nep-sog New Economics Papers
on Sociology of Economics
Issue of 2015‒10‒10
four papers chosen by
Jonas Holmström
Axventure AB

  1. Determinants of Co-Authorship in Economics: The French Case By Damien Besancenot; Kim Huynh; Francisco Serranito
  2. Researcher's Dilemma By Bobtcheff, Catherine; Bolte, Jérôme; Mariotti, Thomas
  3. Research Productivity in Management Schools of India: A Directional Benefit-of-Doubt Model Analysis By Sahoo, Biresh; Singh, Ramadhar; Mishra, Bineet; Sankaran, Krithiga
  4. Gender salary and promotion gaps in Japanese academia: Results from science and engineering By Ana Maria Takahashi; Shingo Takahashi; Thomas Maloney

  1. By: Damien Besancenot (CEPN - Centre d'Economie de l'Université Paris Nord - Université Paris 13 - Université Sorbonne Paris Cité (USPC) - CNRS); Kim Huynh (LEM - Laboratoire d'Économie Moderne - UP2 - Université Panthéon-Assas - M.E.N.E.S.R. - Ministère de l'Éducation nationale, de l’Enseignement supérieur et de la Recherche); Francisco Serranito (LEO - Laboratoire d'économie d'Orleans - CNRS - UO - Université d'Orléans)
    Abstract: This paper aims at estimating the determinants of co-authorship in economics. More specifically, we test the existence of a potential relationship between the research efficiency of an individual and that of his co-authors using a novem database of French academics. The main empirical result is that the number and the quality of a researcher's co-authors reflect the productivity of this researcher.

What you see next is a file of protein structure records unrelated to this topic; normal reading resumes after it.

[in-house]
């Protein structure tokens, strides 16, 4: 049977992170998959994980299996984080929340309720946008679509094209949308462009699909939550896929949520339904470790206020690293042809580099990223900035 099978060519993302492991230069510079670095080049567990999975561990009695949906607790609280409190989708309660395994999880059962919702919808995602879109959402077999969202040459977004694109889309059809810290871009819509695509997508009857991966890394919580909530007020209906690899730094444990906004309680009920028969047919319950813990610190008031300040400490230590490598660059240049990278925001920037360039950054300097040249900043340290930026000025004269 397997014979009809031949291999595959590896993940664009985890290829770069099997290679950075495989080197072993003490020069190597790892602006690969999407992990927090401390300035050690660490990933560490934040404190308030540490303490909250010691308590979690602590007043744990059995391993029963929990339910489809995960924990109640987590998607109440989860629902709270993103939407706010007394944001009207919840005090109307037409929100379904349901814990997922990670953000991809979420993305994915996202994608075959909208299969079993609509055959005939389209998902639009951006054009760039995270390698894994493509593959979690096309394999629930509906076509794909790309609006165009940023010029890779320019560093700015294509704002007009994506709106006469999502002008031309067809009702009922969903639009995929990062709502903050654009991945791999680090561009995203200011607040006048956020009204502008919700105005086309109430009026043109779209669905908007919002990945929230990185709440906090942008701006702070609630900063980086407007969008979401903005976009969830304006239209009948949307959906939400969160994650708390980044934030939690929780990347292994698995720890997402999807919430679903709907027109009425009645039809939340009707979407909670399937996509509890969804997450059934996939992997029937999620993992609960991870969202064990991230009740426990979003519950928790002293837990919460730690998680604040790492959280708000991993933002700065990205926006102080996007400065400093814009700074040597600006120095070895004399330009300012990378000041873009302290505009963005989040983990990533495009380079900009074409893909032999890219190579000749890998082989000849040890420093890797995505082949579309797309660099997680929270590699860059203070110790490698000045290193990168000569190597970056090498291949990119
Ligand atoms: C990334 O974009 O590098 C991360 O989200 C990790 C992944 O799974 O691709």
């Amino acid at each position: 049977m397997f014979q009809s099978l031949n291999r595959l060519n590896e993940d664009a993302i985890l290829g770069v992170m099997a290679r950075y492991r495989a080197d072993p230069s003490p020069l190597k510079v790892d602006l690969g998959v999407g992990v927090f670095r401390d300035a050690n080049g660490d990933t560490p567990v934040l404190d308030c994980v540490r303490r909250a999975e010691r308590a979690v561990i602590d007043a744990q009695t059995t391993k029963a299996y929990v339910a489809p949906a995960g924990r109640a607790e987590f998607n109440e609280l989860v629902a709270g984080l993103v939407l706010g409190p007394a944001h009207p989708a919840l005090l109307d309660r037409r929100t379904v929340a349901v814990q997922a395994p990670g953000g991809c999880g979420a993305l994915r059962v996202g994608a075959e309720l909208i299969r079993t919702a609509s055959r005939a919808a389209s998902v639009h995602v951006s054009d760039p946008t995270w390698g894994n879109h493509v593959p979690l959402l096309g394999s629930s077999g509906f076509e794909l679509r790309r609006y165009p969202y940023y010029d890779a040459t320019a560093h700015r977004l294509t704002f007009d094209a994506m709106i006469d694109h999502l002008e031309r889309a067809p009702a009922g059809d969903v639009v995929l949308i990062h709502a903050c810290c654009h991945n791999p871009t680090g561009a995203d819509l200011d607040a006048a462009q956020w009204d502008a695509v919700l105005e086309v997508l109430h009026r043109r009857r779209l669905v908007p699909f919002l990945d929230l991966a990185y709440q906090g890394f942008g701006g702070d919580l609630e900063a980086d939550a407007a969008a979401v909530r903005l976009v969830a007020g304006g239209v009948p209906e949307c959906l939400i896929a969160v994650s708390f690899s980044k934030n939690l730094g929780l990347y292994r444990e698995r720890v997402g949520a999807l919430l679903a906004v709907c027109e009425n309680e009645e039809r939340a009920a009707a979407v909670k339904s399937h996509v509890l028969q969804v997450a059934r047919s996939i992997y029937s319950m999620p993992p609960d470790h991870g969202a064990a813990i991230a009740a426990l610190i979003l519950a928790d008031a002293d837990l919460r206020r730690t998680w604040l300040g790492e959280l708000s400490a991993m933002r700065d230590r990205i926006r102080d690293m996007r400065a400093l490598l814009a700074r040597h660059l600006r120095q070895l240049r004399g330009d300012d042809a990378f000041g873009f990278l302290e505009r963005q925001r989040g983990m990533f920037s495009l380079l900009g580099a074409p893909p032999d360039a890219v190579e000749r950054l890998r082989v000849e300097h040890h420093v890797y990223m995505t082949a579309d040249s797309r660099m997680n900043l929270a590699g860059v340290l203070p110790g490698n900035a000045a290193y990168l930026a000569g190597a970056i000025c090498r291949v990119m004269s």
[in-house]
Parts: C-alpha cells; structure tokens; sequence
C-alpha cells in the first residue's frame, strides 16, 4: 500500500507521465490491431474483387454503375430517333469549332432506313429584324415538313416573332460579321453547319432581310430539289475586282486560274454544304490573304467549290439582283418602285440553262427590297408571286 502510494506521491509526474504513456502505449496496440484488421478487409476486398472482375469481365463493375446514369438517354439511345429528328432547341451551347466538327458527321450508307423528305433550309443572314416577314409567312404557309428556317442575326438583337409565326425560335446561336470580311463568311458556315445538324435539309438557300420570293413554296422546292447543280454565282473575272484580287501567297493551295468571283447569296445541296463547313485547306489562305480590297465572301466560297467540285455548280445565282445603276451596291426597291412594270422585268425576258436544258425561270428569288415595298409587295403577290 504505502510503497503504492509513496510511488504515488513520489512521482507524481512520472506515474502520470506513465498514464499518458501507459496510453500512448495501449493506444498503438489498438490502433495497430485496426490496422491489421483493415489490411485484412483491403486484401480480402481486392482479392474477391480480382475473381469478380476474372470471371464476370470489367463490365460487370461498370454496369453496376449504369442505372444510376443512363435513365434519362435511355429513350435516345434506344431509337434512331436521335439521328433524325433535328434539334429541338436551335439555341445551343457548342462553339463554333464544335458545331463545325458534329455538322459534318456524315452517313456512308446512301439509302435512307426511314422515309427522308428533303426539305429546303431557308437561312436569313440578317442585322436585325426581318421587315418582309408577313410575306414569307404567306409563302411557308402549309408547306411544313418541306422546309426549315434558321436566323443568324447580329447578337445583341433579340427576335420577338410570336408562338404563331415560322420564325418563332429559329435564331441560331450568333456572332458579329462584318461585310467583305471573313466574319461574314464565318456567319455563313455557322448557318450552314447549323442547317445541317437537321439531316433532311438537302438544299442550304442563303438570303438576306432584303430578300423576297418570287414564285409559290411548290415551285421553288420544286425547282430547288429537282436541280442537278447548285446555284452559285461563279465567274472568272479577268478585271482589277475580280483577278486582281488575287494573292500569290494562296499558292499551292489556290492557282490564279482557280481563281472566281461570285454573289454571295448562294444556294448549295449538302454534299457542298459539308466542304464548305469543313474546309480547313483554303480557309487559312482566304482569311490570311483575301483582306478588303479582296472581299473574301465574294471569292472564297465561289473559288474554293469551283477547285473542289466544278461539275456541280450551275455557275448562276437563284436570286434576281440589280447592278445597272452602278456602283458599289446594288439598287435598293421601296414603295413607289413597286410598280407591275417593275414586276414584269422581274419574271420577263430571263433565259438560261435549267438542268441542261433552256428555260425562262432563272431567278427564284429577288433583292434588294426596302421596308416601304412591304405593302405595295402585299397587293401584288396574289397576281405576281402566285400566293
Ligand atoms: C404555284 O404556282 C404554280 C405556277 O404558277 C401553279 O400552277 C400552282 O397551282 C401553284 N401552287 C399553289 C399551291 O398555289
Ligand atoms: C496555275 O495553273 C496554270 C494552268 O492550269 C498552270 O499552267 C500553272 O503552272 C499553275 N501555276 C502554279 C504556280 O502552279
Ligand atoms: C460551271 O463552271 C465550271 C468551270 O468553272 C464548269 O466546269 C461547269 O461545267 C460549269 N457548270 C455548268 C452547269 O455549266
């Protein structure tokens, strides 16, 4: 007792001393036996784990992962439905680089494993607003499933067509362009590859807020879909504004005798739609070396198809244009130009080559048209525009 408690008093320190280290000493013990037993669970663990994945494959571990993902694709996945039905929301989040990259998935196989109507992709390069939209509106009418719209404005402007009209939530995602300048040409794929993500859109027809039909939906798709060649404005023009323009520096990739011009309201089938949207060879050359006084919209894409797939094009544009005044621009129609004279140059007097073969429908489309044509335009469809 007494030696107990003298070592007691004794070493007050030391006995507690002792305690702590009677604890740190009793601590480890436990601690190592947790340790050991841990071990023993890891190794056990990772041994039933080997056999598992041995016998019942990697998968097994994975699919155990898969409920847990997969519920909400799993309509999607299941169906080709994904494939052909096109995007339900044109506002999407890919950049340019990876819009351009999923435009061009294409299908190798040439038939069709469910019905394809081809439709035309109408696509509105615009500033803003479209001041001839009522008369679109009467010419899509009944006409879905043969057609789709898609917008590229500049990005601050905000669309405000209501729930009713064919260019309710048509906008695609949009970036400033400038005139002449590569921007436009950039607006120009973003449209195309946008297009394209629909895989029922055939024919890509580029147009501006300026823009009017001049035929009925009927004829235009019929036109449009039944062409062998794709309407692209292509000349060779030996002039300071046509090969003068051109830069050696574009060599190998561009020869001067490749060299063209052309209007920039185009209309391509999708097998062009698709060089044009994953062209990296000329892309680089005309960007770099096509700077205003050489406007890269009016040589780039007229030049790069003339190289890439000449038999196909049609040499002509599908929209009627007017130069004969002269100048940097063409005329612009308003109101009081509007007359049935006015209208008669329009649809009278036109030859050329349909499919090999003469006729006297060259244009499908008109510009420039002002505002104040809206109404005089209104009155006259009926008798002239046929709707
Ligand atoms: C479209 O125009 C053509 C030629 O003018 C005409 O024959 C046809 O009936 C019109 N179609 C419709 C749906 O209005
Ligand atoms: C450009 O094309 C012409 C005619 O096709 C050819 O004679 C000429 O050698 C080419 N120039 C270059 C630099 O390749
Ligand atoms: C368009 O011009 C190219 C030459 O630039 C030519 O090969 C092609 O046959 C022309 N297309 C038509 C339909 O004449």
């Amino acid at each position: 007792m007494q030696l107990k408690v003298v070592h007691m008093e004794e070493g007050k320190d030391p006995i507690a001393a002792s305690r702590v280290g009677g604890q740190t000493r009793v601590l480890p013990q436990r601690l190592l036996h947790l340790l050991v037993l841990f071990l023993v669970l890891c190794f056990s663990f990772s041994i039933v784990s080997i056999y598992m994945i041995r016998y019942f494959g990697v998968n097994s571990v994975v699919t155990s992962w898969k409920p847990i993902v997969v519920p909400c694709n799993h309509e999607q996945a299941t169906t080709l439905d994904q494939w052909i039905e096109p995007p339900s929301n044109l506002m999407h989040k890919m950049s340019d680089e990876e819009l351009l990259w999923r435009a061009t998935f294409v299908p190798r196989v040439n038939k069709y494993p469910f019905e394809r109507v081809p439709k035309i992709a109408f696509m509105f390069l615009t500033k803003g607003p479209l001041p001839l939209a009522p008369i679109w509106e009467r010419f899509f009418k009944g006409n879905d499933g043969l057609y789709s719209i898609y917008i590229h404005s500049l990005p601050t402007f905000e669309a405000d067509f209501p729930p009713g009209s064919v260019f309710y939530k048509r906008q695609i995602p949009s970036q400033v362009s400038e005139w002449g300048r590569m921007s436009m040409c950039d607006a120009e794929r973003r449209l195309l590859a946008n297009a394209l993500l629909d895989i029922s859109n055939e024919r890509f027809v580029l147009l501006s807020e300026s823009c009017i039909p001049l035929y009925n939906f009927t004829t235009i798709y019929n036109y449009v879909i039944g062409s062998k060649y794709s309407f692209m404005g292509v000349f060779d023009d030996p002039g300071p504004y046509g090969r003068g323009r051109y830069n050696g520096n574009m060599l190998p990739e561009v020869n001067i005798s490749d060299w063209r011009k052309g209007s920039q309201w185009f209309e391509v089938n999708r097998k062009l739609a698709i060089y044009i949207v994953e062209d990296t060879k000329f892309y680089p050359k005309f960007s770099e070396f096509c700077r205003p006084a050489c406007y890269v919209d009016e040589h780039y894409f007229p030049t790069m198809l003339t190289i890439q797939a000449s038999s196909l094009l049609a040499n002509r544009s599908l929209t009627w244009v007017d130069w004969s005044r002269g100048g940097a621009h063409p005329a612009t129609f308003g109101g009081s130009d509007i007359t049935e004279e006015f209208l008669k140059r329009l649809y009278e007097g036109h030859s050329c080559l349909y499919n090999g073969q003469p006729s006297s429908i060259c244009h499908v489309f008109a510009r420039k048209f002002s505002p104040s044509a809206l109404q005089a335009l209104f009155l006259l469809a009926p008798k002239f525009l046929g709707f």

Keywords: Count Data,Poisson models,Co-authorship
    Date: 2015
  2. By: Bobtcheff, Catherine; Bolte, Jérôme; Mariotti, Thomas
    Abstract: We propose and analyze a general model of priority races. Researchers privately have breakthroughs and decide how long to let their ideas mature before disclosing them, thereby establishing priority. Two-researcher, symmetric priority races have a unique equilibrium that can be characterized by a differential equation. We study how the shape of the breakthrough distribution and of the returns to maturation affect maturation delays and research quality, both in dynamic and comparative-statics analyses. Making researchers better at discovering new ideas or at developing them has contrasted effects on research quality. Being closer to the technological frontier enhances the value of maturation for researchers, which mitigates the negative impact on research quality of the race for priority. Finally, when researchers differ in their abilities to do creative work or in the technologies they use to develop their ideas, more efficient researchers always let their ideas mature more than their less efficient opponents. Our theoretical results shed light on academic competition, patent races, and innovation quality.
    Keywords: priority races; private information
    JEL: C73 D82
    Date: 2015–10
  3. By: Sahoo, Biresh; Singh, Ramadhar; Mishra, Bineet; Sankaran, Krithiga